After nearly 7 years with my Intel Core 2 Quad, Shuttle PC, it was time for a full upgrade.
I decided to focus on getting a powerful, but somewhat cost effective Gaming PC, with a budget of around £1000. I wanted to make it viable for at least 5 years (with perhaps a graphics card upgrade at a later date).
I sought to keep the build as simple as possible, so I decided to forgo any drive bays and instead just fix a single SSD to the top of the power supply with foam tape. I also removed the Fan Controller; instead opting to control fan speed with the BIOS. This removes any cable clutter from above the graphics card.
As this was my first full custom PC build, it took me a while to select all the most suitable components and then put them together. I made some mistakes along the way: such as putting the wrong screws in the motherboard. Nevertheless, the PC seems to work fine (with no heat issues) and has passed all stress tests / games thrown at it so far.
Ultimately, I found the most difficult thing was fitting and arranging all the components / cables within such a small space.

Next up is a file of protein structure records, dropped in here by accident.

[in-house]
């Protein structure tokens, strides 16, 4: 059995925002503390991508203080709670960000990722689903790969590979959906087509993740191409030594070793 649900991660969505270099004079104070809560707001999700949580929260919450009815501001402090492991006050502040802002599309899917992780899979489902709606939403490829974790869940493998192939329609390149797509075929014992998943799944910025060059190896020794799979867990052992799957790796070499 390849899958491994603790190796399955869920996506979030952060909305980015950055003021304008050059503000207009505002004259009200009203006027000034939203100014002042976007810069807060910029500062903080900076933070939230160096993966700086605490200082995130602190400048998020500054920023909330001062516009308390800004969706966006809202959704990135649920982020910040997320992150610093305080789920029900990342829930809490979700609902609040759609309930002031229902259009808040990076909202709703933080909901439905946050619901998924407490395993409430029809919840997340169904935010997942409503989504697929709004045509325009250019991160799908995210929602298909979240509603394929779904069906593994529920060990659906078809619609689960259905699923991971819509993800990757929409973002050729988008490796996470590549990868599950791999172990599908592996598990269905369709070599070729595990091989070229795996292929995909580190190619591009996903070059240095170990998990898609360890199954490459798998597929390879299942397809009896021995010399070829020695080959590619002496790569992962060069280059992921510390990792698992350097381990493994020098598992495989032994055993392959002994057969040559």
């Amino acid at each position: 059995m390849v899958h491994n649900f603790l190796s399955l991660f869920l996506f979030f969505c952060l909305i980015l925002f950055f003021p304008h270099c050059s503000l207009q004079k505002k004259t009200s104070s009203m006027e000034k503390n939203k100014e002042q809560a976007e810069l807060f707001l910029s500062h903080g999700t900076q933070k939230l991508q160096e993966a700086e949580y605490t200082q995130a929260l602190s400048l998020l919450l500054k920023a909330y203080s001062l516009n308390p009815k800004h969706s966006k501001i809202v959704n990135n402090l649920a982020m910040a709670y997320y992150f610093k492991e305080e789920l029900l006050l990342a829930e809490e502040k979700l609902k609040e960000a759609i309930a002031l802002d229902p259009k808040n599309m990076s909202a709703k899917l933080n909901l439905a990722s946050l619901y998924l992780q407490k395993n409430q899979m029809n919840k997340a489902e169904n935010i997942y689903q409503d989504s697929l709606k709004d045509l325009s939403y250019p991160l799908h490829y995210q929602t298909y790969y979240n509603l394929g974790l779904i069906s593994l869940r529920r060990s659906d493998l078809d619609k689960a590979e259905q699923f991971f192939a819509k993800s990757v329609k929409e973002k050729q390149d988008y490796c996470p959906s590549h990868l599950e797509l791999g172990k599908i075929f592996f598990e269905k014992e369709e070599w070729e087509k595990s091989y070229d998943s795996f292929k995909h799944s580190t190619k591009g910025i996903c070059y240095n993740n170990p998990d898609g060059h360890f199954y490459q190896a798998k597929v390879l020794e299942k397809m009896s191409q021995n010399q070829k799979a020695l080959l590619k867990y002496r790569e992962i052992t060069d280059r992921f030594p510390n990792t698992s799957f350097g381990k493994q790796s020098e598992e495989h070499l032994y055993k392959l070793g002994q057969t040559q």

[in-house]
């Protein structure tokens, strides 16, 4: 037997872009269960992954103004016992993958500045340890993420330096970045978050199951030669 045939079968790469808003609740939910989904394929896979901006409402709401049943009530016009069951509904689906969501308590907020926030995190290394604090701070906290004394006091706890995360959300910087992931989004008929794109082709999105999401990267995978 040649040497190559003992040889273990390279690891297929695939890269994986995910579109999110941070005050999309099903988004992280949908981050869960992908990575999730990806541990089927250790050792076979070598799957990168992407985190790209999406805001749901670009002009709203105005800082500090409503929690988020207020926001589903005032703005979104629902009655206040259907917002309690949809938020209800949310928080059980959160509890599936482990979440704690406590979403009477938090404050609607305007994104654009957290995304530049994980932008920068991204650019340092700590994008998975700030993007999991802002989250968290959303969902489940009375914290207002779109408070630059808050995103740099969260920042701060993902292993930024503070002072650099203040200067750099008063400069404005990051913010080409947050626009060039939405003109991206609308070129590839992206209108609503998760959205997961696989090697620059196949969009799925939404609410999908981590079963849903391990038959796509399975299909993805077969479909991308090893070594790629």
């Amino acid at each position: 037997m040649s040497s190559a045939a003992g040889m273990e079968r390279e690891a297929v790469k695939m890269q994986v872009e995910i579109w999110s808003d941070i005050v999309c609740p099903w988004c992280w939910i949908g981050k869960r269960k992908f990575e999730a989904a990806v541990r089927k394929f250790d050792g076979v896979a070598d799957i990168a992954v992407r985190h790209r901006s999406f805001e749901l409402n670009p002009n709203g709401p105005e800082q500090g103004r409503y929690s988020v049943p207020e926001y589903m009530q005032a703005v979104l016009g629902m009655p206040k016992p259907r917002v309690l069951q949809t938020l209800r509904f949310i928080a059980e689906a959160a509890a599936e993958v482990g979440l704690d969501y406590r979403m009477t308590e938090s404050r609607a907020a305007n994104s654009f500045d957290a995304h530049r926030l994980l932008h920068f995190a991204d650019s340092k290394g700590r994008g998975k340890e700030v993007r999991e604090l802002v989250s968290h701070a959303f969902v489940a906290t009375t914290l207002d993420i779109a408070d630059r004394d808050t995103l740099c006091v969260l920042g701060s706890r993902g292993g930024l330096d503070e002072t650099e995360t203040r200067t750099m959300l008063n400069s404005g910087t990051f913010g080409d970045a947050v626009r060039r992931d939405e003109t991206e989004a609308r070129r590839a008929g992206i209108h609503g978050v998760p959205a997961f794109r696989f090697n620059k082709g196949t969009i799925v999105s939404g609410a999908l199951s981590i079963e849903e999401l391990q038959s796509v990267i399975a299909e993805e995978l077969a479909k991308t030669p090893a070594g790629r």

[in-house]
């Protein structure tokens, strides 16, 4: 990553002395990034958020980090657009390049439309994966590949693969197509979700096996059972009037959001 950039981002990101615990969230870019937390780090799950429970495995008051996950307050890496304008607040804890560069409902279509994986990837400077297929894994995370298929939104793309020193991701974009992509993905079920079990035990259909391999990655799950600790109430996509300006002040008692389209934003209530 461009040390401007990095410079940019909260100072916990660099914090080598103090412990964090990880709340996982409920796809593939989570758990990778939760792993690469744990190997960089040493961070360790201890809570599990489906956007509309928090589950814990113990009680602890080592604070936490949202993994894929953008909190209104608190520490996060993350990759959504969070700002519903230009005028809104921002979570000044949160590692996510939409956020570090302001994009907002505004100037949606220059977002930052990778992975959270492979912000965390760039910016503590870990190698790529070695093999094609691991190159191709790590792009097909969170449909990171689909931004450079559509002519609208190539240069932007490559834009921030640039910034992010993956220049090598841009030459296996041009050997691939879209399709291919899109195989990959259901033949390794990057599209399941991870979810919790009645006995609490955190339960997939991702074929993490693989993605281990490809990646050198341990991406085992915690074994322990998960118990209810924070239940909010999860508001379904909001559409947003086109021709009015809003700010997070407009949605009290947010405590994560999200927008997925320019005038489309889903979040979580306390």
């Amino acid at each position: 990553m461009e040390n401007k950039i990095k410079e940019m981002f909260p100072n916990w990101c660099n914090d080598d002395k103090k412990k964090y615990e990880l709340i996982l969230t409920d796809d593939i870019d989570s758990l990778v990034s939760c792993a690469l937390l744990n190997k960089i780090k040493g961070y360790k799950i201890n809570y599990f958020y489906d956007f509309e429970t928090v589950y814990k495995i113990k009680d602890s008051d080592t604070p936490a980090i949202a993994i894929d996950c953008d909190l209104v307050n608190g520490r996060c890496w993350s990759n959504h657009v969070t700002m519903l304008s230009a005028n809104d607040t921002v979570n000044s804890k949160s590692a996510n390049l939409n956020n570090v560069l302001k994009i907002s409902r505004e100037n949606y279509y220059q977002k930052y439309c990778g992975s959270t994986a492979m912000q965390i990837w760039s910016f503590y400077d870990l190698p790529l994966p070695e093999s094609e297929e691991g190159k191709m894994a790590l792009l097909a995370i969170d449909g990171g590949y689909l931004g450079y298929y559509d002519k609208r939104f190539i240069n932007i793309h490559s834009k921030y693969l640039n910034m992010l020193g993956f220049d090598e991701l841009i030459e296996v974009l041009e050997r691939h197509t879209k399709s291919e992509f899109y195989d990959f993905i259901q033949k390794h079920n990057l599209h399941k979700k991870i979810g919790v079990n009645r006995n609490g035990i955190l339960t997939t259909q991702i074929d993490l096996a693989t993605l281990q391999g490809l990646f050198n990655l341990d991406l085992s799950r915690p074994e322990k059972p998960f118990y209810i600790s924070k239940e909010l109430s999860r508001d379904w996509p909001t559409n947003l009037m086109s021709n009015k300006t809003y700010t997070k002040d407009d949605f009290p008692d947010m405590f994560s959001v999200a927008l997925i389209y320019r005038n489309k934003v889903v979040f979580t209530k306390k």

PassMark Rating: 5732
I chose the i7 6700K as it was the most powerful mainstream, quad core processor on offer at the time. Although the i5 6600K probably offers best price / performance ratio
The Noctua NH-U12S cooler seems to be a well-made heatsink. It just about clears the top of the inside of the case (with around 2cm to spare). It is a bit expensive for what it is; but nevertheless is whisper quiet when gaming
This Mini-ITX motherboard is absolutely tiny, but packs in a lot of features in such as Bluetooth, Wi-Fi, M.2 support and bright red LEDs (if that’s your thing)
The 2x16GB sticks of Crucial Ballistix Sport, DDR4 RAM were only £117 from Amazon last December (2016) and seem to offer the best ‘bang for the buck’. The red RAM heat sinks also match quite nicely with the motherboard
This 525GB Crucial SSD is perhaps not the fastest, but is the most cost effective for its capacity. It only cost just over £80 from Amazon on Cyber Monday (2016)
The Gigabyte GTX 1060 G1 graphics card offers decent Gaming performance, particularly at 1080p (where all game settings can be turned up to ultra). The card is also very quiet until around 50% fan speed. The twin fans don’t turn on until the GPU temperature reaches at least 50 degrees C. The card also draws less power than its AMD equivalent
I liked the Node 304’s design and small size. I also did not require an internal DVD drive (as I rarely use one these days)
I needed a short Power Supply, so I could fit a long graphics card inside. The Fractal Design Integra power supply is only 140mm long and fits inside the case nice and snug. The modular nature of it also helps to reduce cable clutter and improve airflow